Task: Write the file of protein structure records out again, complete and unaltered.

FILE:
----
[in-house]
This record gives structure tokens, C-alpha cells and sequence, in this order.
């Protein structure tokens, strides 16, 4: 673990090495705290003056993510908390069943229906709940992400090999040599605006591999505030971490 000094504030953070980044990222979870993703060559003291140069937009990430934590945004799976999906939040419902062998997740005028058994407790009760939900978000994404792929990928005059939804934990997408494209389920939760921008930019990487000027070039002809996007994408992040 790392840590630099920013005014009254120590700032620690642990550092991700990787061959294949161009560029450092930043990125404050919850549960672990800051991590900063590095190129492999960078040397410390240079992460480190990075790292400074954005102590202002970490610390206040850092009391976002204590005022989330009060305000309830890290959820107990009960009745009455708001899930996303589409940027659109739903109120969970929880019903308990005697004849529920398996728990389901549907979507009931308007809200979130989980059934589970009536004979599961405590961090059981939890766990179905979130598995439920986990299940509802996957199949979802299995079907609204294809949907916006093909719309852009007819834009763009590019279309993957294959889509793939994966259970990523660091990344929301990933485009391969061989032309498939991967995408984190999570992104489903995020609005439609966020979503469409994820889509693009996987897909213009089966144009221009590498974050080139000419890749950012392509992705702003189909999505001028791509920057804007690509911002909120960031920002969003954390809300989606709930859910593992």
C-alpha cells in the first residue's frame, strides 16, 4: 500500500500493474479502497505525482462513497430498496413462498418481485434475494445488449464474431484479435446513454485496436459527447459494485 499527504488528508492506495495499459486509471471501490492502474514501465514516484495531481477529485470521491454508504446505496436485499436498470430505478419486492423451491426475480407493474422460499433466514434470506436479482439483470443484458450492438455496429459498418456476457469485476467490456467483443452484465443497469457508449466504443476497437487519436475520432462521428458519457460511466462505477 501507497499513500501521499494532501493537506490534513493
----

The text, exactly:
[in-house]
This record gives structure tokens, C-alpha cells and sequence, in this order.
């Protein structure tokens, strides 16, 4: 673990090495705290003056993510908390069943229906709940992400090999040599605006591999505030971490 000094504030953070980044990222979870993703060559003291140069937009990430934590945004799976999906939040419902062998997740005028058994407790009760939900978000994404792929990928005059939804934990997408494209389920939760921008930019990487000027070039002809996007994408992040 790392840590630099920013005014009254120590700032620690642990550092991700990787061959294949161009560029450092930043990125404050919850549960672990800051991590900063590095190129492999960078040397410390240079992460480190990075790292400074954005102590202002970490610390206040850092009391976002204590005022989330009060305000309830890290959820107990009960009745009455708001899930996303589409940027659109739903109120969970929880019903308990005697004849529920398996728990389901549907979507009931308007809200979130989980059934589970009536004979599961405590961090059981939890766990179905979130598995439920986990299940509802996957199949979802299995079907609204294809949907916006093909719309852009007819834009763009590019279309993957294959889509793939994966259970990523660091990344929301990933485009391969061989032309498939991967995408984190999570992104489903995020609005439609966020979503469409994820889509693009996987897909213009089966144009221009590498974050080139000419890749950012392509992705702003189909999505001028791509920057804007690509911002909120960031920002969003954390809300989606709930859910593992």
C-alpha cells in the first residue's frame, strides 16, 4: 500500500500493474479502497505525482462513497430498496413462498418481485434475494445488449464474431484479435446513454485496436459527447459494485 499527504488528508492506495495499459486509471471501490492502474514501465514516484495531481477529485470521491454508504446505496436485499436498470430505478419486492423451491426475480407493474422460499433466514434470506436479482439483470443484458450492438455496429459498418456476457469485476467490456467483443452484465443497469457508449466504443476497437487519436475520432462521428458519457460511466462505477 501507497499513500501521499494532501493537506490534513493